On our recent visit to the Australian Wildlife Park near Gosford north of Sydney, I was pleased that a part of their collection of animals included birds. In fact, some of the birds were in walk-through aviaries. Such cages are good opportunities to get good photos of species it would be hard to obtain with animals in the wild.
One of the aviaries featured owls and frogmouths. I’ll show the owls in another post in a few days’ time.
Tawny Frogmouths, as shown in today’s post (above and below) are one of my favourite birds. Ever since a family Easter camp in the 1986 at Hattah-Kulkyne National Park in north-west Victoria we have loved these birds. On that occasion one decided to roost on a branch above our tent and call for quite a while during the night. Once we worked out what it was, the constant oom-oom-oom call soothingly put us to sleep.
We have occasionally heard and seen this species in our garden at home in Murray Bridge, South Australia. Because of its soft call we do not hear it if the television is going in the evening. Perhaps that is a good reason for occasionally switching it off.
Whenever we camped at or visited Lake Hattah in the Hattah-Kulkyne National Park in Victoria we always looked forward to seeing the family of Apostlebirds occupying the camping ground. They are gregarious and noisy, often bossing other species out of any food scraps we may drop on the ground.
As we drive over to visit our family in Sydney we start looking for this species along the road between Hay and Narrandera. On most trips we get good views of them crossing the road in front of our car as we speed along.
As a result of these regular sightings we have become rather attracted to these interesting birds. Part of this fascination is that they make a bowl shaped mud nest; very few Australian birds construct their nest with mud. The other fascinating aspect of this species is that they are relatively uncommon here in South Australia.
For some years I have known of a family living around the gardens and grounds of the Peterborough Hospital in the mid-north of the state. My sister-in-law is the cook at the hospital, and she has told me that these bold birds will even come onto the veranda and into through the doors of the wards which open onto the veranda. Over recent years we have visited our relatives a number of times, and despite searching the area I have failed each time to see these birds – except once many years ago.
Many years ago I did manage to record Apostlebirds near the township, but this was in the early 1980s and again in the 1990s. Even earlier than that I saw them during a family picnic at Dawson Gorge, about 30km north-east of Peterborough.
In recent months, however, there have been a growing number of reports of this species in other spots in the mid-north, including Gladstone, Laura, Stone Hut and more recently at Watervale. On a recent visit to my daughter in Clare we went for a drive through this area. As we drove through Gladstone, I was pleased to see two Apostlebirds fly across the road in front of the car.
It seems that this species is expanding its range here in South Australia.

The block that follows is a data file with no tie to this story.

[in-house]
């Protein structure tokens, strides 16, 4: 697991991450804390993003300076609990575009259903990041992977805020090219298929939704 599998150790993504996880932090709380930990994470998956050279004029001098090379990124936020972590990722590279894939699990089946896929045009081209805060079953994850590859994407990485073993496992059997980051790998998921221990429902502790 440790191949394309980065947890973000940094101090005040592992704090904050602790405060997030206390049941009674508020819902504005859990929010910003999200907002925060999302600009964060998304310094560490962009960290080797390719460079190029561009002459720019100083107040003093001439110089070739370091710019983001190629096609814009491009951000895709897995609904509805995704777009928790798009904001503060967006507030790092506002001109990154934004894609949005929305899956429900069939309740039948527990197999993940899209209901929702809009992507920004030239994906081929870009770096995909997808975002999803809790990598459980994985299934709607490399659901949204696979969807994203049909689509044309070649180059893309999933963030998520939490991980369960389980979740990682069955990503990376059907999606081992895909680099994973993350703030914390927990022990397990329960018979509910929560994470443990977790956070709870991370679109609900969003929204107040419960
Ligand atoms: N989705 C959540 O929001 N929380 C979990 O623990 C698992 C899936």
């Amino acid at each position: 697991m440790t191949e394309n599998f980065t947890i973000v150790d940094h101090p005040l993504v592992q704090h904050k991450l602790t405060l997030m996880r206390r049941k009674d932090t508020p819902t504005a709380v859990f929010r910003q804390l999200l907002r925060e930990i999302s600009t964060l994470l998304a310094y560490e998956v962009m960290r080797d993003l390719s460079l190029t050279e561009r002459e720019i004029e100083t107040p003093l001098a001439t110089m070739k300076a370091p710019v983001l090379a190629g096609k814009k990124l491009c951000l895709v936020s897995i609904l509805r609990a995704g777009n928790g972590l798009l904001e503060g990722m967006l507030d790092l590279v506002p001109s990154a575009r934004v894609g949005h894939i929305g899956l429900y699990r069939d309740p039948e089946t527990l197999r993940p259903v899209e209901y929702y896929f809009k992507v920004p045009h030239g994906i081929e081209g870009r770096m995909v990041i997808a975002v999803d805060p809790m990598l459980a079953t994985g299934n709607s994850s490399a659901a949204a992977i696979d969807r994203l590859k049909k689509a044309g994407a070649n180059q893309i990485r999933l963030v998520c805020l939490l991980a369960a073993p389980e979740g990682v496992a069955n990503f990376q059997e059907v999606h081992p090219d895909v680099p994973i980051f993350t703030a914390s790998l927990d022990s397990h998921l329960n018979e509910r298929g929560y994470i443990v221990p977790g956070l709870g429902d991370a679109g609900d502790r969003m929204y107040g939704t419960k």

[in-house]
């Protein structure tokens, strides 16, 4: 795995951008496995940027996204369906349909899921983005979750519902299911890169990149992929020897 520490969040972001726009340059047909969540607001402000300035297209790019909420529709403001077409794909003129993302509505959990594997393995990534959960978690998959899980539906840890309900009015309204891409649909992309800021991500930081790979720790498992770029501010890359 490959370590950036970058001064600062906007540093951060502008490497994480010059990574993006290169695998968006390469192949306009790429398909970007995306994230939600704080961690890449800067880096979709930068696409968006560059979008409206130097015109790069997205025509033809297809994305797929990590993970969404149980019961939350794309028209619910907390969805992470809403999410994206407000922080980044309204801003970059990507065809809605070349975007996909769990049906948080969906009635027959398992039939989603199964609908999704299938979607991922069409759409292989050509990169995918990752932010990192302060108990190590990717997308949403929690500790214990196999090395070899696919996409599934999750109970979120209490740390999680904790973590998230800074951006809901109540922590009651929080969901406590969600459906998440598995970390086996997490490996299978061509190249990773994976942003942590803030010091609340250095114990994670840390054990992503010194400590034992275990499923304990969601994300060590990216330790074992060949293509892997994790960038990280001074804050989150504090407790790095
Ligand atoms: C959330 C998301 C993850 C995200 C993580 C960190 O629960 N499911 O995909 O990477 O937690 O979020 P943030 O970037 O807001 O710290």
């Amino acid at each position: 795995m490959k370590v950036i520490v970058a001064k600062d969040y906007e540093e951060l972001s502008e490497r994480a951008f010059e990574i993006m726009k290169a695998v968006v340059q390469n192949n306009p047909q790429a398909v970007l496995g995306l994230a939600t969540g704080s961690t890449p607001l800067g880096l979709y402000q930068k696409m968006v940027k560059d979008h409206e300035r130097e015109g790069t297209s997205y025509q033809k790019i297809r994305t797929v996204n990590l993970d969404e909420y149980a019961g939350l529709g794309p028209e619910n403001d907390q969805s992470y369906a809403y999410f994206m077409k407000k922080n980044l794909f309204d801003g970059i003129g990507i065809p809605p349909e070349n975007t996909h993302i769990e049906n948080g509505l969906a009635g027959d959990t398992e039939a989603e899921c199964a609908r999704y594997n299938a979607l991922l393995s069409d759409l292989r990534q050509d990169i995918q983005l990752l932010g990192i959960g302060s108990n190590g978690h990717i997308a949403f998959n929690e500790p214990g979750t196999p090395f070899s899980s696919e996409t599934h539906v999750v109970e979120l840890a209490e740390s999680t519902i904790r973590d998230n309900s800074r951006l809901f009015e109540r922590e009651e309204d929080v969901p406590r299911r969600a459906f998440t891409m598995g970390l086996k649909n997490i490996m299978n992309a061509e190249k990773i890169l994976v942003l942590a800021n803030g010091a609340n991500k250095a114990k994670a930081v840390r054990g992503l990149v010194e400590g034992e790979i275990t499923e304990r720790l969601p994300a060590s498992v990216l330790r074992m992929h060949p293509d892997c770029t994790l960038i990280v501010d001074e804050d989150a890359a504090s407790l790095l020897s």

Sydney Trip June 2011
After lunch on the last day of our trip home from Sydney we drove around the Nature Drive in Hattah-Kulkyne National Park. This drive follows the shore of Lake Hattah and several other lakes. Part way along I spotted a flock of about 20 Red-rumped Parrots. They flew from the grass where they had been feeding and perched in one of the trees near the road.
While it is not a brilliant photo it does illustrate the beautiful green and yellow colours of the male birds.
Quite frequently I come across birds doing something interesting or unusual or even bizarre. While having lunch at Lake Hattah in the Hattah-Kulkyne National Park earlier this year I noticed and photographed these two Galahs in a very private moment.
I almost feel like I was intruding, so I’ll say no more.
Sydney Trip June 2011
One of the delights of the last day of our trip home from Sydney earlier this year was a very clear sighting of a Crested Bellbird. It was perched in clear view and bright sunshine within easy camera range. What more could I ask? It proceeded to give its penetrating call at this close quarter. In between calls it took out time to preen its feathers.
All this gave me ample opportunity to get these photos, the first time I’ve been able to get good shots of this species despite many sightings over the years. In reality, when I think about it, I’ve probably heard this species more often than seen it. Its far reaching call ensures that it is recorded in my notebook more frequently than actual sightings.
These photos were taken in the mallee and spinifex habitat in the north western section of Hattah-Kulkyne National Park between Mildura and Ouyen in north western Victoria. The species is widespread throughout mainland Australia except in the eastern ranges, southern Victoria and the tropical north. It is more of a dryland species, preferring dry eucalypt woodlands, mulga, mallee, spinifex and saltbush areas.
The bird shown in these photos appears to be an immature male; the black throat patch is more grey than in the mature male.